In this area on the city’s acropolis, early work revealed the presence of the city walls and one of its portals, the North Gate. Excavation has shown both Iberian and Roman phases to the walls. A stone lion, probably one of a pair, was found placed at the gateway as a fearsome guardian. This lion and its (now missing) mate were probably taken in the Roman period from a monumental Iberian tomb just outside the walls.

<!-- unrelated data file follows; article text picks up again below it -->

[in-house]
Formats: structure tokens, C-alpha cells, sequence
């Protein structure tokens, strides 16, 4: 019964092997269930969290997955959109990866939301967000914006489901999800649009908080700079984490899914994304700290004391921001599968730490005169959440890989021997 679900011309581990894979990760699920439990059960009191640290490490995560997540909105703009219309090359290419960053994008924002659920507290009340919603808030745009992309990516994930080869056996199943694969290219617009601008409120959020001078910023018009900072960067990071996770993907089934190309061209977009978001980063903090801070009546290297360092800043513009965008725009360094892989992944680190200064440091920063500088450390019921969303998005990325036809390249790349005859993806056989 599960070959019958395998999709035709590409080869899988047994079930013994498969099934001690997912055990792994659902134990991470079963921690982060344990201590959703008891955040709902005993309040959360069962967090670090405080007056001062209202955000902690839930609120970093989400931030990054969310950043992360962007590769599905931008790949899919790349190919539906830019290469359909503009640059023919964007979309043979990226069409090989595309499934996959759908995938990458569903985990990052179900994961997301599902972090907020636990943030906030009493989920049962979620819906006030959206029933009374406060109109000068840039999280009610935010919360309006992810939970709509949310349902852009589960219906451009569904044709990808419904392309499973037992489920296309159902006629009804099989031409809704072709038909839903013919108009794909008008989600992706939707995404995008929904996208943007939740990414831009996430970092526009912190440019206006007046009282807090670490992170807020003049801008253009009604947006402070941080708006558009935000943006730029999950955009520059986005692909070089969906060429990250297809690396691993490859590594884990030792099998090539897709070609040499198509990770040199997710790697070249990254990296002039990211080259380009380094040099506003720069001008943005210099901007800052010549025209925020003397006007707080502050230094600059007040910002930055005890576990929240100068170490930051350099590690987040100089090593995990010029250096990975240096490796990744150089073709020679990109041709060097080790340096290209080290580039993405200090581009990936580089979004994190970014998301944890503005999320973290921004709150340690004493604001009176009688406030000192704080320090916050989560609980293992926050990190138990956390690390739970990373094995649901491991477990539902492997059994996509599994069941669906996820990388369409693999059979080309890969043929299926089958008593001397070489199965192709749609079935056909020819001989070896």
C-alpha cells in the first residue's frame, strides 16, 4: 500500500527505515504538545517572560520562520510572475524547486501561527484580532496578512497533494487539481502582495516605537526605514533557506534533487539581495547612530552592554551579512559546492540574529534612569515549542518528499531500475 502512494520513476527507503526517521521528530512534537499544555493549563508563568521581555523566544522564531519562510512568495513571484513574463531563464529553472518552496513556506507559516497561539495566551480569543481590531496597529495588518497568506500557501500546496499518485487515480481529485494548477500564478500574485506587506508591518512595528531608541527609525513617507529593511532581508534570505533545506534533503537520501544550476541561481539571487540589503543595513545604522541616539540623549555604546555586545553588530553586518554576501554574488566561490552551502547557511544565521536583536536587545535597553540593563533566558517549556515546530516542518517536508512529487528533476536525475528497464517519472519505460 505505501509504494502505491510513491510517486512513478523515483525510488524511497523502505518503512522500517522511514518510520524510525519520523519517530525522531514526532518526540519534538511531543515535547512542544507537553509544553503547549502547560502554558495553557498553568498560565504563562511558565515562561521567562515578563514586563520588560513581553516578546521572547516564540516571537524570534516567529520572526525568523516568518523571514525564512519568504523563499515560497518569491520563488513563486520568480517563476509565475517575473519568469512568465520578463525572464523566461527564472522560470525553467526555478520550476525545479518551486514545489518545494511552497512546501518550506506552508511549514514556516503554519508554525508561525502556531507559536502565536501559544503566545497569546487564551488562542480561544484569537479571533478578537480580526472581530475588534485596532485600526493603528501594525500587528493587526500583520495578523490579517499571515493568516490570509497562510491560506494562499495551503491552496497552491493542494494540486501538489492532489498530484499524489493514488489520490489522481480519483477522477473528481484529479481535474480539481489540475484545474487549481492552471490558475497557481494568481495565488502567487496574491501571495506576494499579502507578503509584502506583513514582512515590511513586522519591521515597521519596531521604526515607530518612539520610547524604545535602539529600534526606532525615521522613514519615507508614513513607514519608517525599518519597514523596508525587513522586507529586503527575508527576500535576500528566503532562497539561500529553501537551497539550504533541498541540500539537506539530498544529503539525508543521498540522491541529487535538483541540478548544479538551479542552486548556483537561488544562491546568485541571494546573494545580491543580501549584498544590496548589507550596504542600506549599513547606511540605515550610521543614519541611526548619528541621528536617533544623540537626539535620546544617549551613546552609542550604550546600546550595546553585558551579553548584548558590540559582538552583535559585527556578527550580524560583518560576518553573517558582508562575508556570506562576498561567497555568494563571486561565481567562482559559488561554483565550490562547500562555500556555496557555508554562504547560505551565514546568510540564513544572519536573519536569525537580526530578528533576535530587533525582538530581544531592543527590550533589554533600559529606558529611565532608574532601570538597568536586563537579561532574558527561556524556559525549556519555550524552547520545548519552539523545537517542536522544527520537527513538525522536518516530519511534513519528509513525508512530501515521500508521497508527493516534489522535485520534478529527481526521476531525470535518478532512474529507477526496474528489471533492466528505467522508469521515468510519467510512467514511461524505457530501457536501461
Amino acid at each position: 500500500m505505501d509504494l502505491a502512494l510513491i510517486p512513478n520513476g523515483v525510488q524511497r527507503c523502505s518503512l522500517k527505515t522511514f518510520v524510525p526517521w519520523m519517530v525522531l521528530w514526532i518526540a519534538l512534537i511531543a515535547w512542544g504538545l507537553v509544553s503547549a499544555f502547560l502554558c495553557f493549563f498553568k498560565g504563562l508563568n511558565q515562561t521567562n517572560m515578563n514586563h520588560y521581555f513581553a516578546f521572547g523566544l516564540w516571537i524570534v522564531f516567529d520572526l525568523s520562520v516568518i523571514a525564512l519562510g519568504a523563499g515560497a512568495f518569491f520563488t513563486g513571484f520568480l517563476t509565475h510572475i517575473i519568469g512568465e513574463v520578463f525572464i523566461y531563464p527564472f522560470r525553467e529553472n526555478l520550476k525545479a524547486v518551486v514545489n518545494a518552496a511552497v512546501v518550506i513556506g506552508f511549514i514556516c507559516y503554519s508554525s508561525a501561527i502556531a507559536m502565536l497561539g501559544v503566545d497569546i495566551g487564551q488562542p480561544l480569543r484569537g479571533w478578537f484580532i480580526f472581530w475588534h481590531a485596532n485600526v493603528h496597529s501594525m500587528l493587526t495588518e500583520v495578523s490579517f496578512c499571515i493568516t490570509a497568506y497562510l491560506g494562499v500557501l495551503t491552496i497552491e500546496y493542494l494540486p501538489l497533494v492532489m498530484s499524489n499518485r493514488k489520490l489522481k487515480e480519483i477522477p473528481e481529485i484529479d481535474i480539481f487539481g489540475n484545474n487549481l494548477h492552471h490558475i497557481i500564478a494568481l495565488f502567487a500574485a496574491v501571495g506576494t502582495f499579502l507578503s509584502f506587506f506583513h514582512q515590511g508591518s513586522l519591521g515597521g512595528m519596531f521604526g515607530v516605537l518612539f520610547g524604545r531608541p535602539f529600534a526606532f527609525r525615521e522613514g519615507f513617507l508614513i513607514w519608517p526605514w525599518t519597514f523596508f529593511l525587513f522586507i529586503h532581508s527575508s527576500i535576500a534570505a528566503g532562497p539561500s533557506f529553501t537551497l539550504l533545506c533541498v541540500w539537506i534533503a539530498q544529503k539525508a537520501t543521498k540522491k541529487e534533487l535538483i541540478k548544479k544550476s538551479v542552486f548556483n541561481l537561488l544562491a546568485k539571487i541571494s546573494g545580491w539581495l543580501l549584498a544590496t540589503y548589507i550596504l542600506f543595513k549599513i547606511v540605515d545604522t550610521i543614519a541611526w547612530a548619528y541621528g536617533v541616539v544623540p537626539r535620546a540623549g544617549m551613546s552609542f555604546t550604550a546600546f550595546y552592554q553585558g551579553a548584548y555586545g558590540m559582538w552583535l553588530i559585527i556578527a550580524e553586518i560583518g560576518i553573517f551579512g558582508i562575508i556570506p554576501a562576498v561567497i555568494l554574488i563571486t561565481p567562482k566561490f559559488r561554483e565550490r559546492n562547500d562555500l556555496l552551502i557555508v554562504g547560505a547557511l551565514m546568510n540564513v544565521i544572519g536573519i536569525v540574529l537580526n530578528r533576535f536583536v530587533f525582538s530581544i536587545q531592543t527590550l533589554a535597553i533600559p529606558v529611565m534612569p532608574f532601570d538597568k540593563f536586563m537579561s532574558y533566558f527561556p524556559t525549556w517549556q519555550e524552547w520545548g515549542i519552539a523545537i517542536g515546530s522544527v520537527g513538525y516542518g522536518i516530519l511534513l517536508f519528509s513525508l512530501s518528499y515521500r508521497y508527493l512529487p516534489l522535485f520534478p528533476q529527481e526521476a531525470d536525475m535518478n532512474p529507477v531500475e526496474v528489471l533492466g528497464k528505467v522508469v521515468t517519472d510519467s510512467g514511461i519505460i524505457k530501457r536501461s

Area 3 is also the location of Chapman Excavations at Cástulo’s current work. CEC is discovering the first evidence for Iberian architecture inside the city walls, in the form of houses dating from the eighth-seventh, fourth-third, and second centuries BCE. The focus of work is recovering evidence for domestic assemblages that will show how the population of Cástulo organized their daily lives. Comparison will be made to the assemblages of grave goods recovered from contemporary tombs by the Blázquez Martínez team to understand differences in the ancient conceptions of life and death.